It’s an incredibly uncomfortable scene, as Nate pulses with menace, every drunken breath seemingly slipping closer to violence - he really is a fantastic villain, always concealing a burning, overwhelming rage, that only occasionally slips out onto the surface. 

Meanwhile, Fez has been enjoying an unexpected bonding session with Lexi, as the two recognize each other as outsiders in this party of glitzy attention-seekers. Lexi is even impressed enough to take Fez’s number, but soon, something more important grabs his attention.

Last season, Nate anonymously called the police on Fez and sparked a great deal of trouble for the soft-spoken dealer. But Fez isn’t as much of a teddy bear as he seems, and the opening sequence with Grandma Fez soon proves to have foreshadowed a violent act of revenge, as Fez pretends to make peace with Nate, only beat him senseless the moment he lets his guard down.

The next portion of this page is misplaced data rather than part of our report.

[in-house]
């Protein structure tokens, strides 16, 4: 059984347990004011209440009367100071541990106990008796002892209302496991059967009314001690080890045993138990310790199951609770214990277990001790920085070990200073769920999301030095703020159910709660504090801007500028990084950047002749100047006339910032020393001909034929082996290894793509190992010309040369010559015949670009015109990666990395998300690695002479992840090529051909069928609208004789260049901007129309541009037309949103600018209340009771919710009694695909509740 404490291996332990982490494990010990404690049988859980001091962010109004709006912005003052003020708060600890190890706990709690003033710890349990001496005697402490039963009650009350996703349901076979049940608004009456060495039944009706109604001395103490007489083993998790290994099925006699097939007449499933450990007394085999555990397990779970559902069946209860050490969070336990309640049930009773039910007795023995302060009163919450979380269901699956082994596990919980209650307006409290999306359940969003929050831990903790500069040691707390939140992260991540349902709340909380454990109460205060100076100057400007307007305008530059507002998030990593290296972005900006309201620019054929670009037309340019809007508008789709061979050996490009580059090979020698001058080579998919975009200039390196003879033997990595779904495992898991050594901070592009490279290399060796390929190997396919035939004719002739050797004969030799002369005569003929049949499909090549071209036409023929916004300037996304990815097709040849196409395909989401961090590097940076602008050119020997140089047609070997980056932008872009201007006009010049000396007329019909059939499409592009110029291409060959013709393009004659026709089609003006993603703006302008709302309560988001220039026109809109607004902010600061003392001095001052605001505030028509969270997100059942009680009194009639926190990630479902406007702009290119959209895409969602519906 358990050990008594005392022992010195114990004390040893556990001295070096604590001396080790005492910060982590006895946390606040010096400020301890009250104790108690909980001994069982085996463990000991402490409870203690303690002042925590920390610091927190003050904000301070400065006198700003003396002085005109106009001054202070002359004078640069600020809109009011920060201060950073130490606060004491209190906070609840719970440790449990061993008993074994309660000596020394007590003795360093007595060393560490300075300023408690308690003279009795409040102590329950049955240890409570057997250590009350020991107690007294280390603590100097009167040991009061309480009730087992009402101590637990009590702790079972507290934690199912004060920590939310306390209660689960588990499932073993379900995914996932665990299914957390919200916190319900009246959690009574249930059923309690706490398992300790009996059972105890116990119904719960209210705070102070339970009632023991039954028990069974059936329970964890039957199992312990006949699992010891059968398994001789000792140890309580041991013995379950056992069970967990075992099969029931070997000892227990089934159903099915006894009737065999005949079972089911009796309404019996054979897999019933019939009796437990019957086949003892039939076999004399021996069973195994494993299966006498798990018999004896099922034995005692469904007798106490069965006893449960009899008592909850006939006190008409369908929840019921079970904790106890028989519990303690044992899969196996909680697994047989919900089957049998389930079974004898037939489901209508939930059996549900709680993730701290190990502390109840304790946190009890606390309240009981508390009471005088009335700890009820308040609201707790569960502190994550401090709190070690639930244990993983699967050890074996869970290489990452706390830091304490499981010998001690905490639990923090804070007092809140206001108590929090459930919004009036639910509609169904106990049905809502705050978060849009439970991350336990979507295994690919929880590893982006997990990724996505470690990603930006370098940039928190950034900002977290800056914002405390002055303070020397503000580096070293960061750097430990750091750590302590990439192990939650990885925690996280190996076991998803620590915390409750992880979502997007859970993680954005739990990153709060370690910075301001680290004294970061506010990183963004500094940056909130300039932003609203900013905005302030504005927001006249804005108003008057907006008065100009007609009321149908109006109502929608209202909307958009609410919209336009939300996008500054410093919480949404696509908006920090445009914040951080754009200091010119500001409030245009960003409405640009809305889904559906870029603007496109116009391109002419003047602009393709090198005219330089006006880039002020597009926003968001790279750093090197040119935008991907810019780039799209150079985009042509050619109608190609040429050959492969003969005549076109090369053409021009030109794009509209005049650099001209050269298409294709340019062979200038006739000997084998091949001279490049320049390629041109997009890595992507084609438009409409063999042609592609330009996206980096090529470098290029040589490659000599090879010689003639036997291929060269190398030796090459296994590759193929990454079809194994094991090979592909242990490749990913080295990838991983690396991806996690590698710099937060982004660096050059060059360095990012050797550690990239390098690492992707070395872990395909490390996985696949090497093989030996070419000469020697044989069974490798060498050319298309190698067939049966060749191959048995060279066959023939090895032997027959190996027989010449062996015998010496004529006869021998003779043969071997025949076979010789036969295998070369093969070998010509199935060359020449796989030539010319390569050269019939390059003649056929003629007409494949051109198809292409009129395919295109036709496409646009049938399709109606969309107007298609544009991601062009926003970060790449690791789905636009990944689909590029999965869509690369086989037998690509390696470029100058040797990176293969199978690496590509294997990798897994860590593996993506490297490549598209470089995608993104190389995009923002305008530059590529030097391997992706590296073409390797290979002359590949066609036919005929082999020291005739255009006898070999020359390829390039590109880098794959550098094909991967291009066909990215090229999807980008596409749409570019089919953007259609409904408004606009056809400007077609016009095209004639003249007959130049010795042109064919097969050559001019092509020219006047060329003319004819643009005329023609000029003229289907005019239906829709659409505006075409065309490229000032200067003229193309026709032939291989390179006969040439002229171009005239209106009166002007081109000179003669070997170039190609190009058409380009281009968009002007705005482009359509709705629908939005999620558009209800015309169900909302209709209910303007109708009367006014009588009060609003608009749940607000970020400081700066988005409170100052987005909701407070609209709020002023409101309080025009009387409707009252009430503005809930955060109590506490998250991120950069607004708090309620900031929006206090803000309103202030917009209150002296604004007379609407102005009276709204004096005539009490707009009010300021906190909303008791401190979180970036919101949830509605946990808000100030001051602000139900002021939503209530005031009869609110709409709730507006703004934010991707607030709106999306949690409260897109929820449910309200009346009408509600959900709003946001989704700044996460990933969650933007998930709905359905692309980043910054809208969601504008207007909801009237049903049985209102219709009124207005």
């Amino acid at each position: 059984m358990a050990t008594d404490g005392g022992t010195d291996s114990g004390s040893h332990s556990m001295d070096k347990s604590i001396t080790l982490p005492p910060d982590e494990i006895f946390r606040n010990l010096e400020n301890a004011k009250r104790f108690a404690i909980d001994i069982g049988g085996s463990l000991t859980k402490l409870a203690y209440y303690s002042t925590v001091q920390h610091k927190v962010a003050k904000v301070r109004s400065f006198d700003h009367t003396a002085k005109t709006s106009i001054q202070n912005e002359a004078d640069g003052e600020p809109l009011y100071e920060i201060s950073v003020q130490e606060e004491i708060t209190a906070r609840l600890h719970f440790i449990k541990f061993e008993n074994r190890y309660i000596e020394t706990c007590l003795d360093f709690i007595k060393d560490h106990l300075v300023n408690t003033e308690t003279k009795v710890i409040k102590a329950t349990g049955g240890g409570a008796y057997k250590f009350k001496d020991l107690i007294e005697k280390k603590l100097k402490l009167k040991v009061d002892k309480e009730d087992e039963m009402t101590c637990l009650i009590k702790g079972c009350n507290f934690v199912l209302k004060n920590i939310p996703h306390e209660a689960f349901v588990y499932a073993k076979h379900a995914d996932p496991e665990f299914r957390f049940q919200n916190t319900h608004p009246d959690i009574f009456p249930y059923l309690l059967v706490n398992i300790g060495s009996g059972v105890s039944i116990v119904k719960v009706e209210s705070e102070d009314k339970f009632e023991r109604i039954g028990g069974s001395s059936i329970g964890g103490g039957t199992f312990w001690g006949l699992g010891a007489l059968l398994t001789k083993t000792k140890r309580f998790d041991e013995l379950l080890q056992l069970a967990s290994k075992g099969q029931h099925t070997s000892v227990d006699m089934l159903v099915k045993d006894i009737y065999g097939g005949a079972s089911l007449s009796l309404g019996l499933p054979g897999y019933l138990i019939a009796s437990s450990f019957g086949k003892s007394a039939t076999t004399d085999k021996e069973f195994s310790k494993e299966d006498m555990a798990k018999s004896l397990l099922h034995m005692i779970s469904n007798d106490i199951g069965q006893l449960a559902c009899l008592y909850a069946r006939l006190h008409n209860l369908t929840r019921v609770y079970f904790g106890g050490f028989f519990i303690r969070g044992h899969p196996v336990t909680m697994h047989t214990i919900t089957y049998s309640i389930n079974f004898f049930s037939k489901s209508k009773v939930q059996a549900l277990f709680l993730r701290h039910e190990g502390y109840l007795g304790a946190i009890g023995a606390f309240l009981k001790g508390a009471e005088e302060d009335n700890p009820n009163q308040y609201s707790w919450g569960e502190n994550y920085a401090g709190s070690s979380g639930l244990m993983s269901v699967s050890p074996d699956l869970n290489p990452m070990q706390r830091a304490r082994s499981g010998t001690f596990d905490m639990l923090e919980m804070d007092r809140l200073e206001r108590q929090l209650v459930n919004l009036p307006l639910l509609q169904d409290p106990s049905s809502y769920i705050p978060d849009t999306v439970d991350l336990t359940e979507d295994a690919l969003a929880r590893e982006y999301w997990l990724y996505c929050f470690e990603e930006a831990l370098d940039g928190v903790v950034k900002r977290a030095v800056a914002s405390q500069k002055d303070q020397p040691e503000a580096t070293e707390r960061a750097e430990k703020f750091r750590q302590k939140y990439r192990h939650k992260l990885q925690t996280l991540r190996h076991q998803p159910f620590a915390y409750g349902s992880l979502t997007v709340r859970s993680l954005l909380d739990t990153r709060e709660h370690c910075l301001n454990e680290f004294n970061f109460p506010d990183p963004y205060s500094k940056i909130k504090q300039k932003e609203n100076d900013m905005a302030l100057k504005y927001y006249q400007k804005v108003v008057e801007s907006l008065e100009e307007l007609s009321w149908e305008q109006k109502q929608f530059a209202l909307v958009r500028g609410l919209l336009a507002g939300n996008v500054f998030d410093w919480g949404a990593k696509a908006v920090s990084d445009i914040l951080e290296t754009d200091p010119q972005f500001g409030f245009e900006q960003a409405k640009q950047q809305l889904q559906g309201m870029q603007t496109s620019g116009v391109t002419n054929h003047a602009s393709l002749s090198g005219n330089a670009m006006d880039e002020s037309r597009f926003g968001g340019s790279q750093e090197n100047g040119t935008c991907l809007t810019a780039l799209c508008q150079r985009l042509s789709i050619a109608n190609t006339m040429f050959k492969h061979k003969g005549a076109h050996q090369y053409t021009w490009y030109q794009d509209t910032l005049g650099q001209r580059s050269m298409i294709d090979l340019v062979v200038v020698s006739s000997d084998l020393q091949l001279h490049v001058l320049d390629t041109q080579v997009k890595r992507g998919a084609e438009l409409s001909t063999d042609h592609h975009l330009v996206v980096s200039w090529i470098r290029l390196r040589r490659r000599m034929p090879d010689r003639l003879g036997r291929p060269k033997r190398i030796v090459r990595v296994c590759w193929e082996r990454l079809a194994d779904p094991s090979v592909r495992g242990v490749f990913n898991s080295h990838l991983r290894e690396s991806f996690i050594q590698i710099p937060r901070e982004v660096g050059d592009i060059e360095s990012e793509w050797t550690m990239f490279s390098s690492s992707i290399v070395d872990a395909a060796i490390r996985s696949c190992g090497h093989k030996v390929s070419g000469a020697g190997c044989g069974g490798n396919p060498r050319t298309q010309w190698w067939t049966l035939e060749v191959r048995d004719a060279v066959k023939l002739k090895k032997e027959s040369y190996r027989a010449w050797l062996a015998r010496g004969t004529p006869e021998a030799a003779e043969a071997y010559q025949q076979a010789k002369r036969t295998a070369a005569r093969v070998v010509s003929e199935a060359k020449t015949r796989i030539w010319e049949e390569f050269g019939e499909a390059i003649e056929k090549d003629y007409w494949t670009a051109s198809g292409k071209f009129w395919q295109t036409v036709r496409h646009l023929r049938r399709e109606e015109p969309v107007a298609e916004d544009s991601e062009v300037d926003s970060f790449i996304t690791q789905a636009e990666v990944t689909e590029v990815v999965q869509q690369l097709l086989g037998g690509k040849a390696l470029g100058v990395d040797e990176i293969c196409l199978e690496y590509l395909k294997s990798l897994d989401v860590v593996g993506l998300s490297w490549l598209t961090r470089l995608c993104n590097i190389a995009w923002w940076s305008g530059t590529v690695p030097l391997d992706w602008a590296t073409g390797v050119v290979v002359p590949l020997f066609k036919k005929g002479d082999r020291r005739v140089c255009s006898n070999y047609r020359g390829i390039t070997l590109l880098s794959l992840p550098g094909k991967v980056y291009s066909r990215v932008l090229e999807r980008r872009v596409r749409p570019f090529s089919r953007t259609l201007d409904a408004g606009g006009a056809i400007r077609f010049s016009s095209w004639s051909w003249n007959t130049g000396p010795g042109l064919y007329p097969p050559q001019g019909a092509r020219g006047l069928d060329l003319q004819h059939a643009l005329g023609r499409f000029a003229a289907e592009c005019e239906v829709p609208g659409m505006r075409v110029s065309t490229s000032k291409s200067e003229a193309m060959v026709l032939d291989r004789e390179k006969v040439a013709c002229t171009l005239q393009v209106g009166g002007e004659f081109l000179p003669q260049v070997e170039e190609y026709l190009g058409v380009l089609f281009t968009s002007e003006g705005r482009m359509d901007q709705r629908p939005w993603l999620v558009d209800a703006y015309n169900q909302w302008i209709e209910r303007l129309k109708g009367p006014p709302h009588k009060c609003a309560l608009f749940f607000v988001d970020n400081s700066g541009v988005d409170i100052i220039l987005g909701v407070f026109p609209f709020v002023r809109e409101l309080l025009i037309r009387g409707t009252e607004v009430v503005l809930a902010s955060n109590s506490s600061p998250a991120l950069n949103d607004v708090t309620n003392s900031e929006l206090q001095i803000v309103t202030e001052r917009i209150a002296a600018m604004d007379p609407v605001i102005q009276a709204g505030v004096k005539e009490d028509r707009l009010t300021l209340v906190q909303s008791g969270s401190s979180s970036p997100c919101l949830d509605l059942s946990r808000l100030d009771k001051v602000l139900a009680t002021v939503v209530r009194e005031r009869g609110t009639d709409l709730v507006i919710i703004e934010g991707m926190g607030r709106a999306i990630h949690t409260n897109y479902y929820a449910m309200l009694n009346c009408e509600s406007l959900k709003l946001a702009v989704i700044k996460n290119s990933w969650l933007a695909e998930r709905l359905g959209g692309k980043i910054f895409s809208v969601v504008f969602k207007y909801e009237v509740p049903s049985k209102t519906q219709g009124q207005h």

While Nate is being brutally battered by Fez (much to Lexi’s disgust), Rue has reunited with Jules, and revealed that she relapsed the moment Jules left her. The two share a kiss, bathed in soft, golden light, and it isn’t quite clear if the romance is real, or a particularly cruel, drug-induced hallucination. 

We’ll discover the consequences of this most eventful house party during the next episode - hopefully, Nate recovers from his wounds - he’s too powerful an antagonist to kill off. 

Euphoria’s reintroduction is just as vibrant, beautifully shot, and gleefully tasteless as the first season, soaked in sex, violence, and pretty lights; it’s nice to have it back.